BEGIN v. DROUIN et al, No. 1:2016cv00092 - Document 83 (D. Me. 2019)

Court Description: ORDER granting 47 Motion in Limine to Exclude Evidence of Third-Party Payment of Medical Expenses. By MAGISTRATE JUDGE JOHN C. NIVISON. (MFS)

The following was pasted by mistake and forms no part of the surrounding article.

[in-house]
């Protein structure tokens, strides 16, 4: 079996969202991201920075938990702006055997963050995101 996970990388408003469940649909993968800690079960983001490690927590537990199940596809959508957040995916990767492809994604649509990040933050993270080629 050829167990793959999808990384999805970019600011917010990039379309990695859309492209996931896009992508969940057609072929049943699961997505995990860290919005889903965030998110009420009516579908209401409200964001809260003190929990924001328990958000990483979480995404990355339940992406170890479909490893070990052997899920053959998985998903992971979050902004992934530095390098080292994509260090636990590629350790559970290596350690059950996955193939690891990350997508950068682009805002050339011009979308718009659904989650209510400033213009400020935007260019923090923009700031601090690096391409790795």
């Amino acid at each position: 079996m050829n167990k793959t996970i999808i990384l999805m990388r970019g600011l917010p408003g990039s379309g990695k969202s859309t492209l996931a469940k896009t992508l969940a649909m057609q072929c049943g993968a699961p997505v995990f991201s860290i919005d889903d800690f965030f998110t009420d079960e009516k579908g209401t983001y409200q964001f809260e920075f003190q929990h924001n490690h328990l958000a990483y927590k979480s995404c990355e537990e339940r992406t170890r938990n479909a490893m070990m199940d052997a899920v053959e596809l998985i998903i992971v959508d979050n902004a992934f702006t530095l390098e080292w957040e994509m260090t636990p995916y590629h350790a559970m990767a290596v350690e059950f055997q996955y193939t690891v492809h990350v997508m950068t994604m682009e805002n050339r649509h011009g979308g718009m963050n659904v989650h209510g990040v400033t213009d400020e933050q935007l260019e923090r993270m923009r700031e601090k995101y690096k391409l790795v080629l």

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BEGIN v. DROUIN et al Doc. 83 UNITED STATES DISTRICT COURT DISTRICT OF MAINE JASON BEGIN, Plaintiff v. LAURA DROUIN, Defendant ) ) ) ) ) ) ) ) ) 1:16-cv-00092-JCN ORDER ON PLAINTIFF’S MOTION IN LIMINE TO EXCLUDE EVIDENCE OF THIRD-PARTY PAYMENT OF MEDICAL EXPENSES Plaintiff asks the Court to exclude at trial evidence of the amount paid by MaineCare for Plaintiff’s medical care. (Motion, ECF No. 47.) Plaintiff argues that introduction of the payment would be contrary to the collateral source rule and would otherwise confuse the jury and unfairly prejudice Plaintiff. Plaintiff claims to have incurred medical bills in the approximate amount of $340,000 to treat the injuries he sustained as the result of Defendant’s use of deadly force on January 12, 2015. MaineCare1 made significant downward adjustments to the charges and paid approximately $130,000 (i.e., about 40%) of the expense. Defendant argues the amount paid by MaineCare should be admissible for the jury to consider in its assessment of the reasonableness of the charges. After consideration of the parties’ arguments, the Court grants Plaintiff’s motion. MaineCare is the State of Maine’s version of Medicaid, a program jointly funded by the state and federal governments in accordance with the Social Security Act. See Fryeburg Healthcare v. Dep’t of Human Servs., 1999 ME 122, ¶ 2, 734 A.2d 1141. 1 Dockets.Justia.com DISCUSSION Actions brought pursuant to 42 U.S.C. § 1983 are “governed by appropriate ‘laws of the United States,’ but if such laws are unsuitable or inadequate, state-law rules are borrowed unless a particular state rule is ‘inconsistent with the Constitution and laws of the United States.’” Chardon v. Fumero Soto, 462 U.S. 650, 655-6 (1983), quoting 42 U.S.C. § 1988(a). “There can be no doubt that § 1983 actions create tort liability with damages determined under the common law of torts.” Santiago-Negron v. Castro-Davila, 865 F.2d 431, 440 (1st Cir. 1989). Both state and federal common law permit a plaintiff to recover for the reasonable value of medical services rendered. Justice Alexander, in his authoritative book on Maine jury instructions, suggests the following instruction to govern a jury’s consideration of an award of damages for medical expenses: Medical expenses include the reasonable value of medical services, including; examination and care by doctors and other medical personnel, hospital care and treatment, medicine and other medical supplies shown by the evidence to have been reasonably required and actually used in treatment and care of the plaintiff, plus a sum to compensate the plaintiff for any medical care, medicines and medical supplies which you find are reasonably certain to be required for future treatment and care of the plaintiff caused by the defendant’s negligence. Donald G. Alexander, MAINE JURY INSTRUCTION MANUAL, § 7-108 (2012 ed.). Likewise, the First Circuit has acknowledged that “‘medical expenses … must be proved by evidence demonstrating the reasonable value of those’” services. Mejias-Quiros v. Maxxam Property Corp., 108 F.3d 425, 428 (1st Cir. 1997) (quoting Williams v. Missouri Pac. R.R. Co., 11 F.3d 132, 135 (10th Cir. 1993)). 2 Both federal common law and Maine state law also recognize the collateral source rule. See, e.g., Gill v. Maciejewski, 546 F.3d 557, 564-5 (8th Cir. 2008); Grover v. Boise Cascade Corp., 2004 ME 119, 860 A.2d 851. The Maine Law Court explained that [t]he collateral source doctrine provides that a plaintiff who has received compensation for her damages from sources independent of the tortfeasor remains entitled to a full recovery. The evidence is excluded because of the substantial likelihood of prejudicial impact. Grover, 2004 ME 119, ¶ 24, 860 A.2d at 859 (citing Hoitt v. Hall, 661 A.2d 669, 673 (Me. 1995) and Werner v. Lane, 393 A.2d 1329, 1337 (Me. 1978)) (internal quotations omitted). Defendant does not dispute that evidence that Plaintiff was a MaineCare recipient and that MaineCare paid a portion of the medical bills is inadmissible. Instead, Defendant argues that in determining the reasonable value of the medical services rendered to Plaintiff, the jury should be permitted to consider “all the evidence that is probative of reasonableness, including evidence of the amounts charged, the downward contractual adjustments, and amounts actually paid.” (Response, ECF No. 51, at 2.) Defendant also notes that the “MaineCare payments made on behalf of Plaintiff represent full and final payment of his medical bills and he is not, and cannot be, responsible to pay the total amount charged by his medical providers.” (Response at 2.) Defendant contends that evidence of the downward adjustments and the amount paid, which is significantly less than the amount of the provider’s charges, are highly probative of the reasonableness of the medical expenses. (Id.) As this Court has recognized, in Maine, “ a plaintiff who has received compensation for her damages from sources independent of the tortfeasor remains entitled to a full 3 recovery.’” Hinton v. Outboard Marine Corp., 1:09-cv-00554-JAW, 2012 U.S. Dist. LEXIS 7814, *3-*4 (D. Me. Jan. 24, 2012) (quoting Grover, 2004 ME 119, ¶ 24, 860 A.2d at 859). The Law Court explained: If the plaintiff was himself responsible for the benefit, as by maintaining his own insurance …, the law allows him to keep it for himself. If the benefit was a gift to the plaintiff from a third party or established for him by law, he should not be deprived of the advantages that it confers. The law does not differentiate between the nature of the benefits, so long as they did not come from the defendant or a person acting for him. One way of stating this conclusion is to say that it is the tortfeasor’s responsibility to compensate for all harm that he causes, not confined to the net loss that the injured party receives. Hoitt, 661 A.2d at 673 (quoting Restatement (Second) of Torts § 920A cmt. b (1979)). The Law Court has not addressed the question of whether it is permissible for the factfinder to consider the amount paid. See Hinton, 2012 U.S. Dist. LEXIS 7814, at *5. Several Maine Superior Court decisions have addressed the issue, however, and have reached different conclusions. Some courts have held that, because the reasonableness of medical expenses is a question for the jury, evidence of both the amount billed and the amount paid for medical services are appropriate for the jury’s consideration. See, e.g., Gilbert v. Lembark, No. CV-11-31, 2014 WL 8094624, at *2 (Me. Super. Nov. 20, 2014); Barnard v. Condon, No. CV-2013-014, 2015 WL 112518634, at *2 (Me. Super. Oct. 15, 2015). Other courts have viewed the issue differently. In Dolan v. Dodge, No. CV-14-28, 2016 Me. Super. LEXIS 16 (Me. Super. Feb. 9, 2016), the court considered whether to admit into evidence the amount paid by MaineCare on the issue of the reasonableness of the claimed medical bills. The court found “that to allow not only the billed amount for medical expenses into 4 evidence but also the amount of the ‘paid’ bill without divulging the source of the payments would undoubtedly be confusing to a jury, with any attempt to explain the compromised payment leading to an undermining, if not violation, of the collateral source rule.” Id. at *7. The Dolan court noted: Certainly there are reasonable arguments to the contrary, with probably the best one being that “the collateral source rule should not extend so far as to permit recovery for sums neither the plaintiff nor any collateral source will ever be obligated to pay…. However, the collateral source rule has been the law in [Maine] for nearly 40 years. The Legislature has shown it can modify or limit the collateral source rule in certain circumstances if it sees fit to do so …. To date it has not done so in personal injury cases not involving actions for professional negligence. Dolan, 2016 Me. Super. LEXIS 16, at *9 (citations omitted). Another court, in declining to limit the reasonable value of medical expenses to the amount actually paid by MaineCare, explained: To accept defendant’s position, this court would have to rule that the reasonable value of the medical care received by plaintiff is the amount paid by MaineCare. Given the federal and state payment schemes, this simply is not the case since reimbursement rates are often based on administrative rulemaking and vary greatly depending on the service and provider. Furthermore, reimbursement rates are set for public purposes as much as any other factor. Reimbursement rates are not set with an eye towards what is fair and reasonable; but rather, what the public purse can barely afford to provide the most amount of coverage for the most amount of people. Michaud v. Raceway Gov’t Realty, CV-07-115, 2008 Me. Super. LEXIS 255, *3-4 (Me. Super. Aug. 4, 2008). The United States District Court for the District of New Hampshire has also expressed concern that use of the amount paid as evidence of reasonable value would be 5 “an end-run around the collateral source rule, as a number of courts have concluded in upholding the exclusion of what a third party paid toward medical expenses as evidence of their value.” Aumand v. Dartmouth Hitchcok Med.Ctr., 611 F. Supp. 2d 78, 91 (D. N.H. 2009) (collecting cases). The court observed that other courts that have declined to admit the amount paid as evidence of reasonableness “have generally reasoned that, while evidence of what was actually paid in satisfaction of the bills has some probative force as to the value of the plaintiff’s medical expenses, the risk is simply too great that the jury will improperly subtract those payments from the plaintiff’s recovery in violation of the collateral source rule.” Id. The Court finds the reasoning of the courts that have declined to admit evidence of the amount paid to be persuasive and consistent with federal and state common law. First, the Court is not convinced that the premise upon which Defendant seeks to introduce the amount paid by MaineCare – that the amount paid is probative of the reasonableness of the charges – is sound. The Court has been presented with no evidence that would support the conclusion that the amount paid by MaineCare can fairly be construed as reasonable for the services rendered. As the court in Michaud recognized, the MaineCare reimbursement rate is likely based on factors completely unrelated to the value of the services rendered. To permit the introduction of the amount paid would place Plaintiff in the untenable position of having to decide whether to disclose that the bills were paid by a third-party, and thus minimize or eliminate the benefit of the collateral source rule, in order to explain the reasons the amount paid in satisfaction of the charges does not represent the reasonable value of the services. 6 In addition, to permit the jury to consider the amount paid would invite speculation as to the source of the payment, which speculation could cause the jury to award Plaintiff little or nothing for medical expenses in the event the jury finds in favor of Plaintiff on liability. Contrary to Defendant’s contention, the collateral source jury instruction proposed by Defendant and found in Justice Alexander’s jury instruction manual would not sufficiently address the risk. The instruction is designed principally to caution the jury not to speculate that funds from another source, including insurance, might be available to pay for some of the claimed expenses. If the amount paid is admitted into evidence, the jury will not have to speculate that other funds are available; the jury will have essentially been told that other funds are available. That is, particularly when the amount paid is substantial, as in this case, the risk is significant that the jury would conclude that the amount was paid by a third-party insurer and thus reduce the amount of Plaintiff’s recovery, in the event of a Plaintiff’s verdict. In other words, introduction of the amount paid would, as the court in Aumand observed, result in “an end-run around the collateral source rule.” CONCLUSION Based on the foregoing analysis, the Court grants Plaintiff’s motion to exclude evidence of the amount MaineCare paid toward Plaintiff’s medical expenses. /s/ John C. Nivison U.S. Magistrate Judge Dated this 21st day of May, 2019. 7